Honoring Mothers in a Culture of Dishonor
By Charles Kelley
Philomath, OREGON – We live in a culture of dishonor – an age when editorials routinely mock our leaders. When media personalities (be they from the right or the left) maliciously attack opposing public figures. Their vitriol infects the mentality and conversation of the nation. No one is immune from dishonor… not the president or members of congress. Not law enforcement officers or teachers. Not even mothers.
Thankfully, due to God’s perfect design, humans have always been born with an instinct to cherish and protect their mothers. The modern Mother’s Day tradition began in the USA in the early 20th century. But celebrations of mothers and motherhood have existed throughout the world for thousands of years.
Let’s take a look:
- Germans first celebrated mothers during the Middle Ages when relatives would visit and celebrate spring. Germans also lay white flowers on the graves of their mothers who have passed away on Mother’s Day.
- In Japan, Mother’s Day was established in 1931, only to be outlawed during the Second World War, as was deemed a Western custom; in 1949, the holiday saw a revival. Today, bouquets of red carnations are given to represent a mothers’ purity, sweetness, and endurance and new kimonos are frequently presented to mothers and grandmothers.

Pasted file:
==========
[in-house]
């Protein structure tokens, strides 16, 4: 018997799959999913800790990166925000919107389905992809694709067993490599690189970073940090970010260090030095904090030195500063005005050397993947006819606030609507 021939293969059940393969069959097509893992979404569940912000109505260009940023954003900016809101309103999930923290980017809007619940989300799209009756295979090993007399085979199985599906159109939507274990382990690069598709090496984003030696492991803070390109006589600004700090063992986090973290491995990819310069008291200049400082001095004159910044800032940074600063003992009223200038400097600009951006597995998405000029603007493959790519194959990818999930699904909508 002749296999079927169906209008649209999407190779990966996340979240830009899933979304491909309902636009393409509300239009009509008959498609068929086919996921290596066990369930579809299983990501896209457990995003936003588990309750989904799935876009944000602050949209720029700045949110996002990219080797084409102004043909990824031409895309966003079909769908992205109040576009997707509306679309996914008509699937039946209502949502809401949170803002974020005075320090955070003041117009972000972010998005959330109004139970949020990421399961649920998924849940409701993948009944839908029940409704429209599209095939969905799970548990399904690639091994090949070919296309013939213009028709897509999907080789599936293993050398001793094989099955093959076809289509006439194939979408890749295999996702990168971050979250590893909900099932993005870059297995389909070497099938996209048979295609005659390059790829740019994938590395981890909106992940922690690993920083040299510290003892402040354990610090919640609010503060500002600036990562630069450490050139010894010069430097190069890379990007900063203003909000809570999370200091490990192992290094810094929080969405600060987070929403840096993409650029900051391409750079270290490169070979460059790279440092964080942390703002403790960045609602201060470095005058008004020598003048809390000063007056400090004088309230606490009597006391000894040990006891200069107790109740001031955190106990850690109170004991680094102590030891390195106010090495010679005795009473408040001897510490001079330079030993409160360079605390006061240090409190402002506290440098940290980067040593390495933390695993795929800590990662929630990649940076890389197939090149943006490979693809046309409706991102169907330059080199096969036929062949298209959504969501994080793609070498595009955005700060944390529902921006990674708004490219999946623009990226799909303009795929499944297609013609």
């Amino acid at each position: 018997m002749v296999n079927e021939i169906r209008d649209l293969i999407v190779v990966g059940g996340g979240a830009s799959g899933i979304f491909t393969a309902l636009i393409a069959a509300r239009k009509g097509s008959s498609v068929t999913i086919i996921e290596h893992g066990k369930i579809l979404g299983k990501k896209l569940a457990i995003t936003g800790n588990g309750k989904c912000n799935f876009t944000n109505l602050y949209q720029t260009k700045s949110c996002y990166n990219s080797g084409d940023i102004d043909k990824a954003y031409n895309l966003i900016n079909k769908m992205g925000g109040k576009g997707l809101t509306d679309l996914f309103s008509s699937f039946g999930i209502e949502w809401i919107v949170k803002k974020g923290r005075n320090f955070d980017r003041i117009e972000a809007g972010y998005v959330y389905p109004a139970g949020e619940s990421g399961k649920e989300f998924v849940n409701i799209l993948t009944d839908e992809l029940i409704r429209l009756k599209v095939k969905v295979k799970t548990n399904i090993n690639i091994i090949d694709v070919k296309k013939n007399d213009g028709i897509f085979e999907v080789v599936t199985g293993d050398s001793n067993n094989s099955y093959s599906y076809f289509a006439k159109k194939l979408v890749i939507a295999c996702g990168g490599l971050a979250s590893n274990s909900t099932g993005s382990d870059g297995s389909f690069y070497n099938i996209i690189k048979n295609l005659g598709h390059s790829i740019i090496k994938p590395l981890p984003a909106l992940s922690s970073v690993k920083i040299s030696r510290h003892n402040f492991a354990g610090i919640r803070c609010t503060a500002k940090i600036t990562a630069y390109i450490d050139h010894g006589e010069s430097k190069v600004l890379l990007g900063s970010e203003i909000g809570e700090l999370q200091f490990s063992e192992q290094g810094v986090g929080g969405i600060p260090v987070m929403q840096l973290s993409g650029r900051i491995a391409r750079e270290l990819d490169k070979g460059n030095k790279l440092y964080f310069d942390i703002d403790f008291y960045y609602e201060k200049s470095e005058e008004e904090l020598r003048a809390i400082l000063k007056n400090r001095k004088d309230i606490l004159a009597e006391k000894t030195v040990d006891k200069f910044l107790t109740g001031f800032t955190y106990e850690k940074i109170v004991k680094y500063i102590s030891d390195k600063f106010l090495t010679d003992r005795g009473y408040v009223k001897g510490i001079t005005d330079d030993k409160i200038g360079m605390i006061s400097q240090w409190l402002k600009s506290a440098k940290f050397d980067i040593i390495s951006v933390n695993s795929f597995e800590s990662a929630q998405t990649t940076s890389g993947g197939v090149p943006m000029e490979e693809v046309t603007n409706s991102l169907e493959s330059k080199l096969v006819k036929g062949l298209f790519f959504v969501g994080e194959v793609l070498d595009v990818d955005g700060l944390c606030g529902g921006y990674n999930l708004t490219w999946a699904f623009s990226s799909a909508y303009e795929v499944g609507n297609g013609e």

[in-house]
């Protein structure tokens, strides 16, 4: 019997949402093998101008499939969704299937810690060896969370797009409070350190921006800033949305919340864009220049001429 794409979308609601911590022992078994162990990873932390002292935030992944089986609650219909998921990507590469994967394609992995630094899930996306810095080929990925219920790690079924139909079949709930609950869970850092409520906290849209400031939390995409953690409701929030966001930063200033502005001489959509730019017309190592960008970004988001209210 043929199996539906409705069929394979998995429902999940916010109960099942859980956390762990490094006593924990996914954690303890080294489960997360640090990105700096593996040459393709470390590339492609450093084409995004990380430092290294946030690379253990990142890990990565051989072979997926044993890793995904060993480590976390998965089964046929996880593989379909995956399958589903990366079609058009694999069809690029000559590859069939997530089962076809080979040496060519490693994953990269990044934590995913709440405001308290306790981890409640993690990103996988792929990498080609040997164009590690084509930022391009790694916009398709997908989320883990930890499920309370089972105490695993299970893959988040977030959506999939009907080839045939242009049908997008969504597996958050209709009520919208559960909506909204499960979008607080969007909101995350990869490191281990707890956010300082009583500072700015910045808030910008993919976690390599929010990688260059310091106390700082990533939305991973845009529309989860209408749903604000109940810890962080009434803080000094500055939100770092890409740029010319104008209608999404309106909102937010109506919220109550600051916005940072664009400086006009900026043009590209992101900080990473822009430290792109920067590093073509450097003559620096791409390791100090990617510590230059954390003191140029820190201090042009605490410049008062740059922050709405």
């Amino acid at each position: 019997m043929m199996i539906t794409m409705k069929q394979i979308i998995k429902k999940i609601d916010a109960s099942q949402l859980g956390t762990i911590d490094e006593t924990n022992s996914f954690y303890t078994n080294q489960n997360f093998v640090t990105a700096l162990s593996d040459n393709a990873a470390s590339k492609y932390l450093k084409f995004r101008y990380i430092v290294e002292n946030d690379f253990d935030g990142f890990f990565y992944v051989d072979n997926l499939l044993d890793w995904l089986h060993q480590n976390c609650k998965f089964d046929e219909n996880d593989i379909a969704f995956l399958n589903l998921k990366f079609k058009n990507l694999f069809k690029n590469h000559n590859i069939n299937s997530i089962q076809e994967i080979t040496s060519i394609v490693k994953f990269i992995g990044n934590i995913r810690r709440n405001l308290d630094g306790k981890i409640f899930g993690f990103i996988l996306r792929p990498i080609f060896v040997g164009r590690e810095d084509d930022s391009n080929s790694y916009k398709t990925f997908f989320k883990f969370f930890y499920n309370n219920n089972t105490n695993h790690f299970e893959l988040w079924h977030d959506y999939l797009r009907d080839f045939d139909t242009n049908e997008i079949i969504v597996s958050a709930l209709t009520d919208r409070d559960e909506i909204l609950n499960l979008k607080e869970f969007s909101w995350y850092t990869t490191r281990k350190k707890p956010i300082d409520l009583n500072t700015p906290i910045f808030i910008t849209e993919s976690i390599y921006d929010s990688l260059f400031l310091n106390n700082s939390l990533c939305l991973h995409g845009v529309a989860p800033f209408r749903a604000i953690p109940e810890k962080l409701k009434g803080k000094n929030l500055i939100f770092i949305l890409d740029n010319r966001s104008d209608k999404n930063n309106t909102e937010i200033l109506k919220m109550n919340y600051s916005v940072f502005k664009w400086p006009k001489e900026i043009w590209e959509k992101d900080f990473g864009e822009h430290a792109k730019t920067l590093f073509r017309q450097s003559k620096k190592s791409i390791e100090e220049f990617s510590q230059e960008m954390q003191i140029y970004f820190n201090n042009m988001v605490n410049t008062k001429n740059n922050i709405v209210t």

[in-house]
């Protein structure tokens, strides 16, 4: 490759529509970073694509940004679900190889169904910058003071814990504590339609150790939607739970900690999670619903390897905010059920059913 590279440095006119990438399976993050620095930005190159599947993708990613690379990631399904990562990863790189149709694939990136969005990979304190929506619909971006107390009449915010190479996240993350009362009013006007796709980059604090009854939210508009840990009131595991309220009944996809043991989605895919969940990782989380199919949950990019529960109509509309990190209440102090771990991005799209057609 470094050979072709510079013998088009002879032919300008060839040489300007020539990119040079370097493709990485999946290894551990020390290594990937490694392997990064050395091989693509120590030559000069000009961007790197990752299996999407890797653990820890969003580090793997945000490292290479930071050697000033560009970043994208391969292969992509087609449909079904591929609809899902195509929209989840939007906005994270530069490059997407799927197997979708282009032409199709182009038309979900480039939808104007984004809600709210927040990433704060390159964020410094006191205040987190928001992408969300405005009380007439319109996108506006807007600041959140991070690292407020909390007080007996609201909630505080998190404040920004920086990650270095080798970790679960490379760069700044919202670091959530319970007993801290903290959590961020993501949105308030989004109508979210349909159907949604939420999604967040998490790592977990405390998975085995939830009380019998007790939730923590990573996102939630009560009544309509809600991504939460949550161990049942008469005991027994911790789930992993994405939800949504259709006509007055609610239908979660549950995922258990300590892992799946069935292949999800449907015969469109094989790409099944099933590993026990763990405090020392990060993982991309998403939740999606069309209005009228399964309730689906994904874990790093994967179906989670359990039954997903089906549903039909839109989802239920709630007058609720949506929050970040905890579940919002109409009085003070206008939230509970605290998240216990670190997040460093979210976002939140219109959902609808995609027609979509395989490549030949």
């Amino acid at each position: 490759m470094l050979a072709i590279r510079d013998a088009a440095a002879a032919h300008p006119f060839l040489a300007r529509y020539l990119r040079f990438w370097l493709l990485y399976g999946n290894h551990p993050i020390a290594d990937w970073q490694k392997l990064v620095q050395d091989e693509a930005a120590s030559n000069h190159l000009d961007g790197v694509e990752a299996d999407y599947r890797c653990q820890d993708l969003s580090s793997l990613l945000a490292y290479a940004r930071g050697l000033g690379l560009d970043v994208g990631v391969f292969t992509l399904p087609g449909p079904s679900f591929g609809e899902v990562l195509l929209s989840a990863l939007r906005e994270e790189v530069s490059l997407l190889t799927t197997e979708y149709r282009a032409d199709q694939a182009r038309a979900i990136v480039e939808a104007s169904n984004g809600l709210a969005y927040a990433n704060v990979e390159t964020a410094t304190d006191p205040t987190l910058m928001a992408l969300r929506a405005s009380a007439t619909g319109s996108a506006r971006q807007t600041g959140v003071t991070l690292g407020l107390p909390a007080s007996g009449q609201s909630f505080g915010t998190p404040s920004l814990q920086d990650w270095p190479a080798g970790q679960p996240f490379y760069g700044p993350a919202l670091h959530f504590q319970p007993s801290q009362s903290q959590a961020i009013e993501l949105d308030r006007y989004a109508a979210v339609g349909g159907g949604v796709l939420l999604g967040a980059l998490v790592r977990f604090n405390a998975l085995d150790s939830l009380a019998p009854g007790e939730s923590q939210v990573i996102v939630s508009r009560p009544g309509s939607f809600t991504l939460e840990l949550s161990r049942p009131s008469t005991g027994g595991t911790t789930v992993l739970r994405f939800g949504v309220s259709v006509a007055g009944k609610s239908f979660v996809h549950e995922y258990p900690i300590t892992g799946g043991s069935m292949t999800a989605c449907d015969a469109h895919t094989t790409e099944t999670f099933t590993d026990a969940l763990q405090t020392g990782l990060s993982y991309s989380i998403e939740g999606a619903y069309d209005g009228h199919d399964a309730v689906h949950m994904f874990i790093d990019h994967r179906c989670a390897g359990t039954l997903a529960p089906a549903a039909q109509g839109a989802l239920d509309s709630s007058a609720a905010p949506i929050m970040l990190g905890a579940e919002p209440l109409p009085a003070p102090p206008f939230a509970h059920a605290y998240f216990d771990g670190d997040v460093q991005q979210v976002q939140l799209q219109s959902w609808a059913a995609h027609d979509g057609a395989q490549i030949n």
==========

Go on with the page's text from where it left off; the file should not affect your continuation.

- Mother’s Day in Mexico is all about mom… and feasting! Families often gather around a feast of signature Mexican dishes such as mole, enchiladas, quesadillas, beef barbacoa, and more. Mariachi bands are hired to awaken mothers with popular songs.
- In Spain, May is the month of the Virgin Mary. Spaniards consider this festivity to be a family birthday. The usual gifts of flowers or candies are common in Spain, and some families exchange cards as well.
- I first experienced Mother’s Day in Latvia in May 1990. I was surprised to learn that Soviet Latvia didn’t celebrate Mother’s Day, per se. The second Sunday of May was Family Day. Over the years Family Days has evolved into a special day for moms.
- Here in the United States, on one hand, Mother’s Day is an important family occasion that truly expresses special love with loving cards, breakfast in bed, flowers, and special meals. On the other hand, it has become an industry unto itself. It’s estimated that Americans will spend more than $26 billion on Mother’s Day this weekend.
Underneath these varied expressions and traditions, the most profound ideas about honoring mothers are found in the Bible. The fourth commandment admonishes the honoring of fathers and mothers. This is deeper than most realize:
The Greek word translated as “honor” is timao, which means “to prize, to fix a valuation upon, to revere.” The Hebrew word for “honor” is kabad, which means “heavy and weighty.” In ancient times, the currency was weighed before the value was determined. The heavier the currency, the more valuable it is. Something of great value is a treasure. To truly honor mother is to treasurer her.
This weekend, I invite you all to prayerfully reflect on the mothers in your life. How might you treasure and honor these special women?